Mad Cow Disease or BSE (bovine spongiform encephalopathy) is a progressive neurological disorder of cattle that results from infection by an unusual transmissible agent called a prion. The nature of the transmissible agent is not well understood. Currently, the most accepted theory is that the agent is a modified form of a normal protein known as prion protein. For reasons that are not yet understood, the normal prion protein changes into a pathogenic (harmful) form that then damages the central nervous system of cattle.
Transmissible spongiform encephalopathies (TSEs), or prion diseases, are a family of rare progressive, neurodegenerative illnesses that affect both humans and animals. TSE surveillance is important for public health and food safety because TSEs have the potential of crossing from animals to humans, as seen with the spread of mad cow disease, or bovine spongiform encephalopathy (BSE). A study in The Journal of Molecular Diagnostics describes an advanced assay that offers better sensitivity than currently available tests for detecting a prion disease affecting elk.
Deciphering the mechanism that underlies the development of Alzheimer's disease in certain families but not in others, researchers at the Hebrew University of Jerusalem's Faculty of Medicine have proposed that the malady is actually a collection of diseases that probably should be treated with a variety of different approaches.
Liquid crystals are familiar to most of us as the somewhat humdrum stuff used to make computer displays and TVs. Even for scientists, it has not been easy to find other ways of using them.
Research from Eric Kandel's lab at Columbia University Medical Center has uncovered further evidence of a system in the brain that persistently maintains memories for long periods of time. And paradoxically, it works in the same way as mechanisms that cause mad cow disease, kuru, and other degenerative brain diseases.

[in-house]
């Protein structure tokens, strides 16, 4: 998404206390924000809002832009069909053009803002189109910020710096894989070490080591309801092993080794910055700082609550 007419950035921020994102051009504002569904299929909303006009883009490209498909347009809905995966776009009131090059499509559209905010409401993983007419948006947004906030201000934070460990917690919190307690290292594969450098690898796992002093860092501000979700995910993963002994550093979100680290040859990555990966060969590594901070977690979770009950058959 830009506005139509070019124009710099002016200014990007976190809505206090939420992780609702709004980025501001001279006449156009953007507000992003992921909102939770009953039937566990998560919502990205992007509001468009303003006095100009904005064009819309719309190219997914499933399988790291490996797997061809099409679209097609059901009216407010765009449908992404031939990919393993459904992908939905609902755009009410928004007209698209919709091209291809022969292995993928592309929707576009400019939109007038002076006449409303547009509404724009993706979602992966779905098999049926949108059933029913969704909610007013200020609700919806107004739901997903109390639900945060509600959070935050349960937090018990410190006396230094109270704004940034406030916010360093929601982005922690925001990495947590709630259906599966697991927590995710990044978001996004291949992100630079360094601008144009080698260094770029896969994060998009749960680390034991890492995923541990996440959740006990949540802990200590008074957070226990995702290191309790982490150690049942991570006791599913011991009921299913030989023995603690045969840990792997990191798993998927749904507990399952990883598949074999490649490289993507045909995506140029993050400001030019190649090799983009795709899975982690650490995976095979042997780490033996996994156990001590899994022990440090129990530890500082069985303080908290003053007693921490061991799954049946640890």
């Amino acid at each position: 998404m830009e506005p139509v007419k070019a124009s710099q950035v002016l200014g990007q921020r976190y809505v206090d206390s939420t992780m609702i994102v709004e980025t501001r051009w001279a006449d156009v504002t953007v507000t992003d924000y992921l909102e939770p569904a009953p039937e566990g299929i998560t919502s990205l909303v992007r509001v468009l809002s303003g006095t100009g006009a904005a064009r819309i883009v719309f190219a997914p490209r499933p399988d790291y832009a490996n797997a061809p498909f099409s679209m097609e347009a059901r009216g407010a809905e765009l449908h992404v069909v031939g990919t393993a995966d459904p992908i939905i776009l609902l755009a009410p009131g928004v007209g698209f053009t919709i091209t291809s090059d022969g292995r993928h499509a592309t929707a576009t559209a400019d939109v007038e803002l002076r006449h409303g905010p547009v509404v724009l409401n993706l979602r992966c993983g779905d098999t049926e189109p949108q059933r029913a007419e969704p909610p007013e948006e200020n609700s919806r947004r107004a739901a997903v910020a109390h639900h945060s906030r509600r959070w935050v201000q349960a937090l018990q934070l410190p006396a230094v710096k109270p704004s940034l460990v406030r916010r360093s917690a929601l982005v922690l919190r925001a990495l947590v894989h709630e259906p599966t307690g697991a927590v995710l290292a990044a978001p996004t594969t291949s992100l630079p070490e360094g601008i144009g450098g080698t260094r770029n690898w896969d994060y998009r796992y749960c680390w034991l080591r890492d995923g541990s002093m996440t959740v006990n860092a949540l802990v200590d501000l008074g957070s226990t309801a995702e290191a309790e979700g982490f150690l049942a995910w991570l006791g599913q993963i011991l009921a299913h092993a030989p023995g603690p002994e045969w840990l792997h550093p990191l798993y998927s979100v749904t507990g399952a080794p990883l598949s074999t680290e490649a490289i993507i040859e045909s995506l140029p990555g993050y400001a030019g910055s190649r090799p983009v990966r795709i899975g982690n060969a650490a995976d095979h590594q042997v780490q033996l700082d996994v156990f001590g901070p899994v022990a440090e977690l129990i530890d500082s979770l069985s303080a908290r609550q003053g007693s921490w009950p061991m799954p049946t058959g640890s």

Working towards the ultimate goal to develop therapeutics to treat diseases such as Alzheimer's, Parkinson's, ALS, and BSE (Mad Cow Disease), University of Alberta scientists Michael Woodside, Hao Yu, and Derek Dee are investigating the physical principles underlying the formation of misfolded protein aggregates.
Two male academics and one female academic from the University of Zurich have been selected to receive the EU's most prestigious research grant. Each will receive between 2.5 and 2.9 million Euro to support innovative research projects over the next five years.
Grass plants can bind, uptake and transport infectious prions, according to researchers at The University of Texas Health Science Center at Houston (UTHealth).
Researchers from the BIOCAPS Area of 'Biomaterials, tissue engineering and regenerative medicine' have managed to obtain bioceramics from shark teeth, which have already tested applications in the regeneration of bone tissue, particularly in the fields of traumatology and odontology.
Chronic wasting disease (CWD) — an infectious disease caused by prions — affects North American elk and deer, but has not been observed in humans. Using a mouse model that expresses an altered form of the normal human prion protein, researchers at University of California, San Diego School of Medicine have determined why the human proteins aren't corrupted when exposed to the elk prions.